This disunity leaves the national interest short changed, and the great challenges in skills, infrastructure and workforce participation ignored.

Labor, on the other hand, is fit to govern - with a whole lot of talent right down the batting order.

Along with my mate Stephen Smith, Kim’s leading the fight of our lives against the extreme IR legislation, up against the hapless Kevin Andrews.

We’ve got Jenny Macklin hounding Brendan Nelson daily, for his

Americanisation of our university system and the Government’s ongoing neglect of skills.

We’ve got Albanese developing a serious sustainability agenda, one that the Government and its invisible minister (his name’s Campbell, if you didn’t know) ignore completely.

We’ve got Julia Gillard inflicting regular damage on Tony Abbott.

We’ve got Kevin Rudd giving our side the credibility on foreign affairs we need so badly if we’re to win government.

We’ve got Chris Evans leading the fight in the Senate, easily handling Hill and Minchin and Patterson.

In perhaps the biggest mismatch of recent memory we’ve got Tony Burke up against Amanda Vanstone; hardly a fair fight.

Just like the lopsided battle between Steve Conroy and error-prone Minister for Communications, Helen Coonan.

We’ve got all the talent - Robert McClelland in Defence, Penny Wong in Employment, Tanya Plibersek in child care and women, Joel Fitzgibbon - the list goes on and on and on.

I’d back our team in a political scrap against theirs, any day.

And with all the crazy, extreme, right-wing policies being cooked up by the Howard Government, Australians deserve a focussed, ambitious, united Labor Party now more than ever.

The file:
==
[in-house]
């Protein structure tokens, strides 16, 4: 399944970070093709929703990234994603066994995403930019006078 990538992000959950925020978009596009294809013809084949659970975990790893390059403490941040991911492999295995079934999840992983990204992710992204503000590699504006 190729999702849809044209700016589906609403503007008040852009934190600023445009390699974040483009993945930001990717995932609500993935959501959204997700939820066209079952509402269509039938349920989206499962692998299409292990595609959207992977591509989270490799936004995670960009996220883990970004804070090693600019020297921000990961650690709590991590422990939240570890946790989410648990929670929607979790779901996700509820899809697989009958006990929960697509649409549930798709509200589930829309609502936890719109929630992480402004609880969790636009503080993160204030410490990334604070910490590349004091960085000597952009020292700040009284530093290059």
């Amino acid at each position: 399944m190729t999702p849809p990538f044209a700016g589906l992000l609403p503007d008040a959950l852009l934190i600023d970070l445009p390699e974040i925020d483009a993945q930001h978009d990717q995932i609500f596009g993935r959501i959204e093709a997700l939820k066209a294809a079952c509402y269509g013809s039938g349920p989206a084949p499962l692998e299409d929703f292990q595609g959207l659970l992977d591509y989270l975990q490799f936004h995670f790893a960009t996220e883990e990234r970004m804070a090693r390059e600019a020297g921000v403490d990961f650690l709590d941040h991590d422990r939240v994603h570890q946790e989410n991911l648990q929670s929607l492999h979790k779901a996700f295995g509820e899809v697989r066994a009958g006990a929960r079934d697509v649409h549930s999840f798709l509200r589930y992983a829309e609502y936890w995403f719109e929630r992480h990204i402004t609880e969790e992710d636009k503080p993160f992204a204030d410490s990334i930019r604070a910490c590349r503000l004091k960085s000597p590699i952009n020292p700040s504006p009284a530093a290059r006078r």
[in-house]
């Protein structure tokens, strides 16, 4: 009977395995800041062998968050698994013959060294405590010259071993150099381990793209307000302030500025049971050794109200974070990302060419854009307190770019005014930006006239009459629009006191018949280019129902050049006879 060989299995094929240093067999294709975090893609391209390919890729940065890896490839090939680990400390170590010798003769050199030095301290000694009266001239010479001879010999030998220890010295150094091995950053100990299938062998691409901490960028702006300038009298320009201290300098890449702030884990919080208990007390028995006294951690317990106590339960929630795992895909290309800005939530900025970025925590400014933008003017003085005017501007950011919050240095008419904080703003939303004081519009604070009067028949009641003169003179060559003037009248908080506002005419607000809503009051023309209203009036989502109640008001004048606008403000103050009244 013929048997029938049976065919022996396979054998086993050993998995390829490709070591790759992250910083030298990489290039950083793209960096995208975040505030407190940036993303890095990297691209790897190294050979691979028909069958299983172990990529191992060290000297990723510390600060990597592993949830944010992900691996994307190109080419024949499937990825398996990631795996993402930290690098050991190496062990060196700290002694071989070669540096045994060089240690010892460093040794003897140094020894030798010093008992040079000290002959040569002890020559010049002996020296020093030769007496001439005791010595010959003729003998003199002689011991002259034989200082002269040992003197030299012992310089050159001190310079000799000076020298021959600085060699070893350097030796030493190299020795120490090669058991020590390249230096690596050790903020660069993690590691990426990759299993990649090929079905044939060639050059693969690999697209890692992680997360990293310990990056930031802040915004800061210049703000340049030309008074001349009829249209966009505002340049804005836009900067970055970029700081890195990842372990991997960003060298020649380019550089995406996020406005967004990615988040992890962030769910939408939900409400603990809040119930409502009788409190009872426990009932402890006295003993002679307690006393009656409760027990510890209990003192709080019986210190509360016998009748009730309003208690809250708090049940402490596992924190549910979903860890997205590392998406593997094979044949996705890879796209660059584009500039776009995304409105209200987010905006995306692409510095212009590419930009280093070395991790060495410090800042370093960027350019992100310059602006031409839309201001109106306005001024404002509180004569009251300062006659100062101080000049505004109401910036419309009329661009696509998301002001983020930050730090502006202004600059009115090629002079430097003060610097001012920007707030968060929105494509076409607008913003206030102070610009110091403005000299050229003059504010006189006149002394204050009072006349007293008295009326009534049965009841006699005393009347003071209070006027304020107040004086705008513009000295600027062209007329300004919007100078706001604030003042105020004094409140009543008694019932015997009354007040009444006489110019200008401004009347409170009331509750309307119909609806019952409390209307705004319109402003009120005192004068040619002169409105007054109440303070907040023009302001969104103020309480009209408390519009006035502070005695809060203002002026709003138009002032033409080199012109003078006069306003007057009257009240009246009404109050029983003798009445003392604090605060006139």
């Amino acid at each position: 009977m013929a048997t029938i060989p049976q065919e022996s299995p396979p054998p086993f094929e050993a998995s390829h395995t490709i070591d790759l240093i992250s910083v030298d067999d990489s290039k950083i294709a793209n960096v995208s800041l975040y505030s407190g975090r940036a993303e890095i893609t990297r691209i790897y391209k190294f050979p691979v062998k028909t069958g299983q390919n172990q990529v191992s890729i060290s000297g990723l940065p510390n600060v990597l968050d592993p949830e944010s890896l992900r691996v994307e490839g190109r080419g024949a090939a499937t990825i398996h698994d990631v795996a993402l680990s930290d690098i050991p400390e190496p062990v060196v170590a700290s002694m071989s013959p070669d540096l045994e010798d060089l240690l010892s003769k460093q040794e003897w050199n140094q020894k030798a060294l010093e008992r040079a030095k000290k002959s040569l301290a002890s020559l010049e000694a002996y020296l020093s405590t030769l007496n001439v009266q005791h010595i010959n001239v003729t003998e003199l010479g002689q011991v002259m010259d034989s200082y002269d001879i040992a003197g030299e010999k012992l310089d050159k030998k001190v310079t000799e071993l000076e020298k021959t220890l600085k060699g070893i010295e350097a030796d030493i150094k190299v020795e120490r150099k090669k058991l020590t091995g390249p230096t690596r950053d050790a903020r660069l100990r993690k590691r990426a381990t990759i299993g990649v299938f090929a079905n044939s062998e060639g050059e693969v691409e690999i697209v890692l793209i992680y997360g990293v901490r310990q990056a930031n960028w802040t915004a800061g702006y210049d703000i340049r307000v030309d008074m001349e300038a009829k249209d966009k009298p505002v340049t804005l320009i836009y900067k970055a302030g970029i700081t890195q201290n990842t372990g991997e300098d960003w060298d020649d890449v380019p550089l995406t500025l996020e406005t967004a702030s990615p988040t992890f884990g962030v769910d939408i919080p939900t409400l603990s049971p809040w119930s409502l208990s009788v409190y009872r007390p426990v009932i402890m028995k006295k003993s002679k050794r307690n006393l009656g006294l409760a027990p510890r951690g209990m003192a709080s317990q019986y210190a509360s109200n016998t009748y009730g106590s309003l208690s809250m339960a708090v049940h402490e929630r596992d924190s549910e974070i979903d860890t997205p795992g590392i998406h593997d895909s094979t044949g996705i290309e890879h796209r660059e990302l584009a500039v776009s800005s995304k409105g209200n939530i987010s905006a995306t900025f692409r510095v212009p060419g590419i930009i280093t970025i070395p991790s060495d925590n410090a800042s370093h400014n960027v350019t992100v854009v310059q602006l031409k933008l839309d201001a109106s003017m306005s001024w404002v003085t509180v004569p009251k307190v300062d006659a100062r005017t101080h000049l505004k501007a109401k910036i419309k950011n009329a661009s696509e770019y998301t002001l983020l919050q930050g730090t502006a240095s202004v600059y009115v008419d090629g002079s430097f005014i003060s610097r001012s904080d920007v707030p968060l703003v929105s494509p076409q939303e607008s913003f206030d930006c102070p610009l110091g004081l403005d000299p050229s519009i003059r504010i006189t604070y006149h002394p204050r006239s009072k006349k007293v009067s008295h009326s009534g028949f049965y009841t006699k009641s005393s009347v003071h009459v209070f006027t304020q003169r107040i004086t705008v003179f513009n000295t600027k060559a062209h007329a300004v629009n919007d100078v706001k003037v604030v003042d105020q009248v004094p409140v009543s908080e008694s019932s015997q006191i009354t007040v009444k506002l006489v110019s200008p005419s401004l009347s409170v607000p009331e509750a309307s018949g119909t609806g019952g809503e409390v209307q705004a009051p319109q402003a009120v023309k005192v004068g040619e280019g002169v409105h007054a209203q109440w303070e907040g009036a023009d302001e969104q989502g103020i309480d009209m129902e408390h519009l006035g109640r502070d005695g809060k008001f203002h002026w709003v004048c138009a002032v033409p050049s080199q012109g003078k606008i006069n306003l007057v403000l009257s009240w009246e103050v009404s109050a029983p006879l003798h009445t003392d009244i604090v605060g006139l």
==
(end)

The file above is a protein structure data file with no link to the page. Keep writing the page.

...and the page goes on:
I’d argue that if federal Labor has failed in recent years it’s because we’ve failed to show middle income earners just how much our beliefs and interests coincide; just how much Labor is on their side.

It’s a big challenge for us to make the case, because the stakes have never been higher and our efforts have never been needed more.

Because delegates if we want fairness in the workplace; in New South Wales; throughout Australia, we need to put Beazley in the Lodge.

He’ll stand on the steps of Parliament House and rip the IR legislation up, and we’ll put some incentive in the tax system too.

Because the Government’s not up to it - it’s out of touch, out of ideas, out of puff; and it’s our job to throw it out of office.

Did you know, on current boundaries, only 28,609 people need to change their vote in the key seats for us to win in two years time?

A Labor Party united behind this objective - united against the Howard brand of harshness I’ve talked about today - will be unstoppable come 2007.

We’re counting on you just like Australia’s counting on us.

So let’s get on with it.

Thanks.

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JIM CHALMERS Media Adviser 0417 141 676 Office of WAYNE SWAN MP Federal Labor Shadow Treasurer